The fastest and healthiest route to a sharper mind comes down to consuming the right nutrients. Here are 10 foods that will change the way you think — literally!
Researchers at the University of L’Aquila in Italy studied the results of 90 seniors who were dealing with mild cognitive impairment — difficulty with memory, thinking and judgment. For eight weeks the seniors drank a cocoa beverage every day containing either low, medium or high amounts of flavanols, the antioxidants that naturally occur in cocoa. The results: Those who consumed drinks with medium and high amounts of flavanols scored higher on tests that required attention and other mental skills compared to the subjects who drank the lowest levels of flavanols. But this isn’t a free pass to the candy aisle — experts say a square or two of rich, dark chocolate is all you need.
Cauliflower contains choline, a nutrient in the B vitamin family that the body converts to citicoline, a natural anti-aging compound. A study conducted at McLean Hospital, an affiliate of Harvard Medical School, concluded that a supplement made from citicoline can increase energy and electrical activity in the area of the brain that is responsible for decision making and focusing.
Hope you like it hot! Scientists at Brown University have discovered that the chemical changes that occur in the brain when you eat spicy food can improve learning and memory. Heat — as in temperature — can also be beneficial.
While these seeds are small, they are packed with brain-boosting power, says Neal D. Barnard, M.D., author of “Power Foods for the Brain.” “They contain the antioxidant vitamin E, which means they stop free radical attacks. Free radicals are responsible for many aspects of aging, one being the aging effects on the brain,” says Dr. Barnard. He recommends eating one ounce (a small palm-full) of sunflower seeds per day. He also suggests using the seeds as an ingredient in dishes like in a salad as opposed to a snack. “Keep in mind that nuts and seeds are high in fat,” he adds. “While they contain the good fats, all fats are highly caloric.” And when you’re just nibbling on them, there’s a greater chance in overeating.
“Sweet potatoes are one of the most healthful foods ever to pop out of the ground!” says Barnard. “They contain the richest source of beta-carotene, which like vitamin E, is a radical-fighting antioxidant.” He adds that this veggie is also the dietary staple of Okinawa. “And Okinawa is the ‘Granddaddy of Longevity,’” he explains. “Located at the southern tip of Japan, there are more people who live to 100 in this area — and in good cognitive health — than any other place on earth!”
This sweet melon also contains beta-carotene, as well as vitamin C. And, according to a study from Oregon Health & Science University, vitamin C may help brain cells from premature breakdown. “As for how much to eat, there’s no need to offer a strict portion size since there is no risk to overdoing cantaloupe!” says Barnard. “And I do encourage people to include something orange in their diet every day, whether it be cantaloupe, sweet potatoes or carrots.”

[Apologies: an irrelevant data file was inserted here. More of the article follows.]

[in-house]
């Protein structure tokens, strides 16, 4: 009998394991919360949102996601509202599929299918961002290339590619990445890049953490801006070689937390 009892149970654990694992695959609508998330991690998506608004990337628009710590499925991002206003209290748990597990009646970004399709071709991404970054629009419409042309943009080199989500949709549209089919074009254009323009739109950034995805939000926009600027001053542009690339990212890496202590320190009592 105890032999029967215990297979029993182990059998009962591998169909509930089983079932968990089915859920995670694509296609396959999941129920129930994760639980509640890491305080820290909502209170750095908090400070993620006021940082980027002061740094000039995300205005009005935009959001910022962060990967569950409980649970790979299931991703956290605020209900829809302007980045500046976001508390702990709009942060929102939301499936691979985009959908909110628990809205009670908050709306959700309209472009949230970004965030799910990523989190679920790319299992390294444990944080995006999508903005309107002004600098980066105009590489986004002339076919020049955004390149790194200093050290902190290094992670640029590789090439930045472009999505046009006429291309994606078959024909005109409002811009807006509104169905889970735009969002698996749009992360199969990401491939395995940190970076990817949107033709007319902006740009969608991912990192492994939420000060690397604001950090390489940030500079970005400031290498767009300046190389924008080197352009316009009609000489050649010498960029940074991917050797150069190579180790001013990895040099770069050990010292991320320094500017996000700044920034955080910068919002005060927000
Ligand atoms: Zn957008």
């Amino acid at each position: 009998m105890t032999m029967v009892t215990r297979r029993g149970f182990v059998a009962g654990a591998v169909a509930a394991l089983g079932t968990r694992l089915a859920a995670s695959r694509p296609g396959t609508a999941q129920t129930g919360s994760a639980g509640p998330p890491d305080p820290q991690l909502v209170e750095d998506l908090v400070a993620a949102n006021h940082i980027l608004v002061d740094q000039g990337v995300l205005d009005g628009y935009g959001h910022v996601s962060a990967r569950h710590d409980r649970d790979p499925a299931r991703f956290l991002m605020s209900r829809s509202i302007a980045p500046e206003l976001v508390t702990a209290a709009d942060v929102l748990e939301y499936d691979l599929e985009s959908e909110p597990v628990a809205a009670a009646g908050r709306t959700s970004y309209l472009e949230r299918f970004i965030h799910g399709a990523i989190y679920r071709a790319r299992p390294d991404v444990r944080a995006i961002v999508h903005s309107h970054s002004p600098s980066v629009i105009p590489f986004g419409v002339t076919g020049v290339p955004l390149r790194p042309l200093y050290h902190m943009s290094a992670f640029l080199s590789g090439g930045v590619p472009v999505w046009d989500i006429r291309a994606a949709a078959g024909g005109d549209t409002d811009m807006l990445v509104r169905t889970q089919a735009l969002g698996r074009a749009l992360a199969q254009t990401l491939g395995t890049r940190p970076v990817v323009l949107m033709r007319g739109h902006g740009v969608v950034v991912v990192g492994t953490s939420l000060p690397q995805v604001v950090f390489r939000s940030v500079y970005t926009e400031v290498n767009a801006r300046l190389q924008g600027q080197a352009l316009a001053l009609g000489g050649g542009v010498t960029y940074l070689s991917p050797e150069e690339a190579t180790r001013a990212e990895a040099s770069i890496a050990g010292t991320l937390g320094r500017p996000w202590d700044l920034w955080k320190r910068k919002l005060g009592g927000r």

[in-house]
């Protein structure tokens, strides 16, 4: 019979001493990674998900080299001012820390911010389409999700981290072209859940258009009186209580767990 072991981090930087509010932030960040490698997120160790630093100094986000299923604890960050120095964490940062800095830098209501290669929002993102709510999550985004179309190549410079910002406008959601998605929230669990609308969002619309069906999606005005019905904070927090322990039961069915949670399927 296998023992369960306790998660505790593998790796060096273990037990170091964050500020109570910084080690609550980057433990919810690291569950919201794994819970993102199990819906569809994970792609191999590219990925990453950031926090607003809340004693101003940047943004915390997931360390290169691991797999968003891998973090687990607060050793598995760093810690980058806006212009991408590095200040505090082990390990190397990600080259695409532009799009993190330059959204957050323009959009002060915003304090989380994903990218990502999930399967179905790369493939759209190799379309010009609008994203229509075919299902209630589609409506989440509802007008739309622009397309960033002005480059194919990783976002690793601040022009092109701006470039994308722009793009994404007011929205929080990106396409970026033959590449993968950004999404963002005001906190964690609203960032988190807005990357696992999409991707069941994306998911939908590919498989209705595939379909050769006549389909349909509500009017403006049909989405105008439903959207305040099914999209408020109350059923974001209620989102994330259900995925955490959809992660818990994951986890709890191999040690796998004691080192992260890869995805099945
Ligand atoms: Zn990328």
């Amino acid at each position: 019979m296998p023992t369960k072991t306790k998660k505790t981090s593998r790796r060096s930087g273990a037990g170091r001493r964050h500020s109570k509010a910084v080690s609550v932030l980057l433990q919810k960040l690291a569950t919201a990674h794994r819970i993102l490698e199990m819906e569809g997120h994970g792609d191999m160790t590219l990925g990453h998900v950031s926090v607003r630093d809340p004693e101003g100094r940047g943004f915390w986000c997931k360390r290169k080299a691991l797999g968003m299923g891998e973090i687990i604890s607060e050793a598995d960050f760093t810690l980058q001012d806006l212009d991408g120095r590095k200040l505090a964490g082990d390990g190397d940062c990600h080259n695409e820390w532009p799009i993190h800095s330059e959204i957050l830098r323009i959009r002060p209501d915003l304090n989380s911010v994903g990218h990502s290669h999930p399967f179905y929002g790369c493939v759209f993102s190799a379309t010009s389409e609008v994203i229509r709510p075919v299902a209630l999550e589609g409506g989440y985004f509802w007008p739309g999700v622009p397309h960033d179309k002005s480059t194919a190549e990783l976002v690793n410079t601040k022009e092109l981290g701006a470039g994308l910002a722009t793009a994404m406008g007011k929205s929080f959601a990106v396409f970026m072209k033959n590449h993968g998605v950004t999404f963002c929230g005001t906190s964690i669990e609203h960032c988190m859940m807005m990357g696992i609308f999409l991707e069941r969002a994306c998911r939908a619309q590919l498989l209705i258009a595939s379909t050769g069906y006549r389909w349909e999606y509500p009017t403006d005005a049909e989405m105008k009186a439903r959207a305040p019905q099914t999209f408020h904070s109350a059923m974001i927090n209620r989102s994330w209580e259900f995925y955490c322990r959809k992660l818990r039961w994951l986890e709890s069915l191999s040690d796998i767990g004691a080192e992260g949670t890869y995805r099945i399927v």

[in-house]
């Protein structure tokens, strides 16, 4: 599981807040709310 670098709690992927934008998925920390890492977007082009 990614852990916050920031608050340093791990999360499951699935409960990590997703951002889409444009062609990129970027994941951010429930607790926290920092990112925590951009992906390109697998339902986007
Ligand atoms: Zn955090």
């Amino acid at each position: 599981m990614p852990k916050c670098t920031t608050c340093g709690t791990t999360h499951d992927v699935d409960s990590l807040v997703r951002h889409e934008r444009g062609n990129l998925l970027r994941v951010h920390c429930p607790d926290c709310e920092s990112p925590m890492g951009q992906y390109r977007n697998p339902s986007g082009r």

Are you hoping to learn a new computer program or memorize a speech? Then you may want to get some magnesium-rich rice bran. Research conducted in Bejing, China implies that an increase in magnesium may have the ability to enhance cognitive function in the brain. The study authors discovered that extra magnesium in the diet of rats, both young and old, showed an improvement in their learning and memory skills. The current recommended daily allowance for this mineral is 320mg for an adult female, so a half a cup of rice bran (which would be around 450 mg of magnesium) should do it.
Sipping beet juice may increase blood flow to the brain and improve cognition, say researchers at Wake Forest University. It’s due to the high concentrations of nitrates found naturally in beets. Nitrates have the ability to send extra blood and oxygen to the white matter of the frontal lobes, which are associated with executive functioning. In the study, researchers noticed a difference in brain function in seniors after they drank 16 ounces of beet juice a day.
Not just any cereal — fortified breakfast cereal. “The fortification is important here because we are looking for vitamin B-12,” says Barnard. He refers to a team of researchers in Singapore who reported that people who had vitamin B12 circulating in their blood had better memory function and better ability to pay attention. “And the breakfast cereals add vitamin B12 in a form that is quite highly absorbable,” he says. When shopping on the cereal aisle in the grocery store, look for the words “vitamin B12” or “cobalamine” (the chemical name for B12) on the label.
Apparently good digestion and good brain function go hand-in-hand. A recent study conducted at UCLA implies that women who regularly consumed probiotics, otherwise known as the good bacteria found in yogurt, showed a boost in brain function, whether resting or responding to a task. Scientists explain that the shift in bacterial environment in the gut stimulates a signal that is sent to the brain, ultimately improving function in the cognitive areas of the prefrontal cortex. Eating a yogurt a day has also been shown to have other health benefits, such as increasing the feelings of satiety and reducing the risk of yeast infections.
The opinions expressed are solely those of the author and do not necessarily reflect the views of Comcast.